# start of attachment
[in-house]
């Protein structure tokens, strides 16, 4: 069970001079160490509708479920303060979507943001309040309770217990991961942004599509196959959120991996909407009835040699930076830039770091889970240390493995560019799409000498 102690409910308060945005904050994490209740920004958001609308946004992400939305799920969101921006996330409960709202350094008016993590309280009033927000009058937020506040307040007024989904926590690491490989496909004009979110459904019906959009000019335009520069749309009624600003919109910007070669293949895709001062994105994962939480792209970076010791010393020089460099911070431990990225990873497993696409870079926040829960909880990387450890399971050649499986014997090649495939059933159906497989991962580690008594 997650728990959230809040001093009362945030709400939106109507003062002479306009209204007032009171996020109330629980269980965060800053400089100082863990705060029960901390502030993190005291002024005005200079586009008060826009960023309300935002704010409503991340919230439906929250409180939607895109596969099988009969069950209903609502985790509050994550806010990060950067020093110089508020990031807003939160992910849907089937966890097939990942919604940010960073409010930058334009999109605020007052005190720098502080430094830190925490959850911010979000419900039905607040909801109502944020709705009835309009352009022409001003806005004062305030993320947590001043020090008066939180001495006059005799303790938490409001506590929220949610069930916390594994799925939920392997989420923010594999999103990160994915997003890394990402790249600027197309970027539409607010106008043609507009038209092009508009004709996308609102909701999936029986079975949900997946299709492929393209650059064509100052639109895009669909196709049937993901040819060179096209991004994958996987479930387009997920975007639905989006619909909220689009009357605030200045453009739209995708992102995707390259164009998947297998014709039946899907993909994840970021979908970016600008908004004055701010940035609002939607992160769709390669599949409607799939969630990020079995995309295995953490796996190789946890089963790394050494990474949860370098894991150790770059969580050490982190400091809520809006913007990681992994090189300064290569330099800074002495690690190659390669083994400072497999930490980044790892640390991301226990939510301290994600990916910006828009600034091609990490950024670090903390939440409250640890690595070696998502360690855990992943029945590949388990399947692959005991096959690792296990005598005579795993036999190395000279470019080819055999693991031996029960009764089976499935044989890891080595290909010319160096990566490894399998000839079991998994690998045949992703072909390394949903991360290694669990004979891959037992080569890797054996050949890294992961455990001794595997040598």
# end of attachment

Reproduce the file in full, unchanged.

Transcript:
[in-house]
């Protein structure tokens, strides 16, 4: 069970001079160490509708479920303060979507943001309040309770217990991961942004599509196959959120991996909407009835040699930076830039770091889970240390493995560019799409000498 102690409910308060945005904050994490209740920004958001609308946004992400939305799920969101921006996330409960709202350094008016993590309280009033927000009058937020506040307040007024989904926590690491490989496909004009979110459904019906959009000019335009520069749309009624600003919109910007070669293949895709001062994105994962939480792209970076010791010393020089460099911070431990990225990873497993696409870079926040829960909880990387450890399971050649499986014997090649495939059933159906497989991962580690008594 997650728990959230809040001093009362945030709400939106109507003062002479306009209204007032009171996020109330629980269980965060800053400089100082863990705060029960901390502030993190005291002024005005200079586009008060826009960023309300935002704010409503991340919230439906929250409180939607895109596969099988009969069950209903609502985790509050994550806010990060950067020093110089508020990031807003939160992910849907089937966890097939990942919604940010960073409010930058334009999109605020007052005190720098502080430094830190925490959850911010979000419900039905607040909801109502944020709705009835309009352009022409001003806005004062305030993320947590001043020090008066939180001495006059005799303790938490409001506590929220949610069930916390594994799925939920392997989420923010594999999103990160994915997003890394990402790249600027197309970027539409607010106008043609507009038209092009508009004709996308609102909701999936029986079975949900997946299709492929393209650059064509100052639109895009669909196709049937993901040819060179096209991004994958996987479930387009997920975007639905989006619909909220689009009357605030200045453009739209995708992102995707390259164009998947297998014709039946899907993909994840970021979908970016600008908004004055701010940035609002939607992160769709390669599949409607799939969630990020079995995309295995953490796996190789946890089963790394050494990474949860370098894991150790770059969580050490982190400091809520809006913007990681992994090189300064290569330099800074002495690690190659390669083994400072497999930490980044790892640390991301226990939510301290994600990916910006828009600034091609990490950024670090903390939440409250640890690595070696998502360690855990992943029945590949388990399947692959005991096959690792296990005598005579795993036999190395000279470019080819055999693991031996029960009764089976499935044989890891080595290909010319160096990566490894399998000839079991998994690998045949992703072909390394949903991360290694669990004979891959037992080569890797054996050949890294992961455990001794595997040598």